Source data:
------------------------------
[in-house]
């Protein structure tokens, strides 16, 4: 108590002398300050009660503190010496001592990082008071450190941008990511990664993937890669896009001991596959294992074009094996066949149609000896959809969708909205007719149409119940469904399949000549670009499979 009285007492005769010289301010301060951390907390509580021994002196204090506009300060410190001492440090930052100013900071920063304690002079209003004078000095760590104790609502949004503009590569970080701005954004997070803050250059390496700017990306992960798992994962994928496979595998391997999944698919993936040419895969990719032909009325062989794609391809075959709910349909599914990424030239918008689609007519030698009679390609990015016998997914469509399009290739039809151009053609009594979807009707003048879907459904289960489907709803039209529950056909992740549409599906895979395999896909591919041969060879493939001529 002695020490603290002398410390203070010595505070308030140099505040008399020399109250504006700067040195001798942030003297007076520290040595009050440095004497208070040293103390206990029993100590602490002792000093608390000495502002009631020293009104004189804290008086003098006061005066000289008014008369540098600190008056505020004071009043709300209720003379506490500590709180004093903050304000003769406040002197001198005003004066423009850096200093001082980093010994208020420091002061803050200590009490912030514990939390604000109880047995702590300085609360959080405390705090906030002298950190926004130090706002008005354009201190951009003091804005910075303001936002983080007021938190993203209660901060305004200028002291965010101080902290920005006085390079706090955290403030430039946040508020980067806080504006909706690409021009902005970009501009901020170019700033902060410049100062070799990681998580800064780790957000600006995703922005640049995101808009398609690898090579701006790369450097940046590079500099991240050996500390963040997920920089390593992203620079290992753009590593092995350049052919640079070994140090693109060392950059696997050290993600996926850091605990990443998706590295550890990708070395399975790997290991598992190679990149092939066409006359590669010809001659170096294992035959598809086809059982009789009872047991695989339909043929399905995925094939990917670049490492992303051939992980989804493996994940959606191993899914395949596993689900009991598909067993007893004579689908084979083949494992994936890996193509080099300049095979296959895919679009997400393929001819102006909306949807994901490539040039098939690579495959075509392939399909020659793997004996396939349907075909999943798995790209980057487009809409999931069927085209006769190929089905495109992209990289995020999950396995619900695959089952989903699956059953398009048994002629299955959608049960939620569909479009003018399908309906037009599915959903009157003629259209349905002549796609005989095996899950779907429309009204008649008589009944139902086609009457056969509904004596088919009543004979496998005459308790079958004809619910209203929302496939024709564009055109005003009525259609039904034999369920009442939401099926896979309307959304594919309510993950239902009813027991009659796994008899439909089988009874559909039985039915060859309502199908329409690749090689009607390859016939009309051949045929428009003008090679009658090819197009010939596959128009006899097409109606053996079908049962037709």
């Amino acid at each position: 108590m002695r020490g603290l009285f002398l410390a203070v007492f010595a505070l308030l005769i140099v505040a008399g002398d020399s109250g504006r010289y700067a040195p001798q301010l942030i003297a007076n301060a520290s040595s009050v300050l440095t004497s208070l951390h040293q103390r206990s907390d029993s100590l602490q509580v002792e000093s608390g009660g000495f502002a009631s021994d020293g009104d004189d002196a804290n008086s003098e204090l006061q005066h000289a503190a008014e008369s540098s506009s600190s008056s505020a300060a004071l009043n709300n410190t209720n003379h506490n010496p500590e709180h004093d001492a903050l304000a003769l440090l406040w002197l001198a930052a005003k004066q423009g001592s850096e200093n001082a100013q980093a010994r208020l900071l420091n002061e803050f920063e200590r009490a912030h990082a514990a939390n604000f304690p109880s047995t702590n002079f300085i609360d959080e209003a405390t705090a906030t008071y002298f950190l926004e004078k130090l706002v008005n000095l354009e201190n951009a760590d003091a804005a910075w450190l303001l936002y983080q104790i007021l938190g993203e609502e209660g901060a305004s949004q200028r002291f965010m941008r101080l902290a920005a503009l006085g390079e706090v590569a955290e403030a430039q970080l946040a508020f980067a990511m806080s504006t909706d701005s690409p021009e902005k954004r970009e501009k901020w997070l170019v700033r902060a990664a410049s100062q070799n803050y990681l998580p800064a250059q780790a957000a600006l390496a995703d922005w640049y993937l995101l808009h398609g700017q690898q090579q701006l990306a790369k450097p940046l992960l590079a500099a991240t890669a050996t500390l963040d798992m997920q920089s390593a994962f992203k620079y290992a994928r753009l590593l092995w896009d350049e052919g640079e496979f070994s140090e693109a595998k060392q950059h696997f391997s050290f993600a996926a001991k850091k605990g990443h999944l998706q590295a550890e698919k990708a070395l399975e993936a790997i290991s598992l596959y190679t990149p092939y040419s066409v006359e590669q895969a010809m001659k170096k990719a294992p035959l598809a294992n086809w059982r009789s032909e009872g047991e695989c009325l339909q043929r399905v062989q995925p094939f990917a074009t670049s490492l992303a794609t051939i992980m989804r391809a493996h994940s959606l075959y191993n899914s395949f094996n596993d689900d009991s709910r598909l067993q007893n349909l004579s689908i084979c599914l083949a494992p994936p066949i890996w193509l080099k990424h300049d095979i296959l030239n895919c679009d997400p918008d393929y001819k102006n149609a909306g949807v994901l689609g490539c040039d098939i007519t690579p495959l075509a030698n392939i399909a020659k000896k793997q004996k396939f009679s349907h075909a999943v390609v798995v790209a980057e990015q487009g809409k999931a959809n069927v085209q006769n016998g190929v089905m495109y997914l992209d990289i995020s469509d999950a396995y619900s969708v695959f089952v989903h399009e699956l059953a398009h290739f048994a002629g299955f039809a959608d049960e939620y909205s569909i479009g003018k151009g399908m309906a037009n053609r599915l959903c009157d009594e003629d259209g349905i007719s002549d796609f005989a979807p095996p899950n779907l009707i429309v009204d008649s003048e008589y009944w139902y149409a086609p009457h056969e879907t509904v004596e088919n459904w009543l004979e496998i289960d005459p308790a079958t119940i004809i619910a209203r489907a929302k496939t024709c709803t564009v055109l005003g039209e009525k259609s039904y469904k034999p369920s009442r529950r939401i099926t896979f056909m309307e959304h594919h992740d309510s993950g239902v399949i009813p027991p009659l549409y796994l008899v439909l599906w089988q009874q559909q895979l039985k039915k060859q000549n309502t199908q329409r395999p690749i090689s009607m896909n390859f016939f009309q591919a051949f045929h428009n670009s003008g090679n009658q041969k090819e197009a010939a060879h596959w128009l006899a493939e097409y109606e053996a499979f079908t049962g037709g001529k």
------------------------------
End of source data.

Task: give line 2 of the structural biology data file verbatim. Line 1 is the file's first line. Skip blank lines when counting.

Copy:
């Protein structure tokens, strides 16, 4: 108590002398300050009660503190010496001592990082008071450190941008990511990664993937890669896009001991596959294992074009094996066949149609000896959809969708909205007719149409119940469904399949000549670009499979 009285007492005769010289301010301060951390907390509580021994002196204090506009300060410190001492440090930052100013900071920063304690002079209003004078000095760590104790609502949004503009590569970080701005954004997070803050250059390496700017990306992960798992994962994928496979595998391997999944698919993936040419895969990719032909009325062989794609391809075959709910349909599914990424030239918008689609007519030698009679390609990015016998997914469509399009290739039809151009053609009594979807009707003048879907459904289960489907709803039209529950056909992740549409599906895979395999896909591919041969060879493939001529 002695020490603290002398410390203070010595505070308030140099505040008399020399109250504006700067040195001798942030003297007076520290040595009050440095004497208070040293103390206990029993100590602490002792000093608390000495502002009631020293009104004189804290008086003098006061005066000289008014008369540098600190008056505020004071009043709300209720003379506490500590709180004093903050304000003769406040002197001198005003004066423009850096200093001082980093010994208020420091002061803050200590009490912030514990939390604000109880047995702590300085609360959080405390705090906030002298950190926004130090706002008005354009201190951009003091804005910075303001936002983080007021938190993203209660901060305004200028002291965010101080902290920005006085390079706090955290403030430039946040508020980067806080504006909706690409021009902005970009501009901020170019700033902060410049100062070799990681998580800064780790957000600006995703922005640049995101808009398609690898090579701006790369450097940046590079500099991240050996500390963040997920920089390593992203620079290992753009590593092995350049052919640079070994140090693109060392950059696997050290993600996926850091605990990443998706590295550890990708070395399975790997290991598992190679990149092939066409006359590669010809001659170096294992035959598809086809059982009789009872047991695989339909043929399905995925094939990917670049490492992303051939992980989804493996994940959606191993899914395949596993689900009991598909067993007893004579689908084979083949494992994936890996193509080099300049095979296959895919679009997400393929001819102006909306949807994901490539040039098939690579495959075509392939399909020659793997004996396939349907075909999943798995790209980057487009809409999931069927085209006769190929089905495109992209990289995020999950396995619900695959089952989903699956059953398009048994002629299955959608049960939620569909479009003018399908309906037009599915959903009157003629259209349905002549796609005989095996899950779907429309009204008649008589009944139902086609009457056969509904004596088919009543004979496998005459308790079958004809619910209203929302496939024709564009055109005003009525259609039904034999369920009442939401099926896979309307959304594919309510993950239902009813027991009659796994008899439909089988009874559909039985039915060859309502199908329409690749090689009607390859016939009309051949045929428009003008090679009658090819197009010939596959128009006899097409109606053996079908049962037709």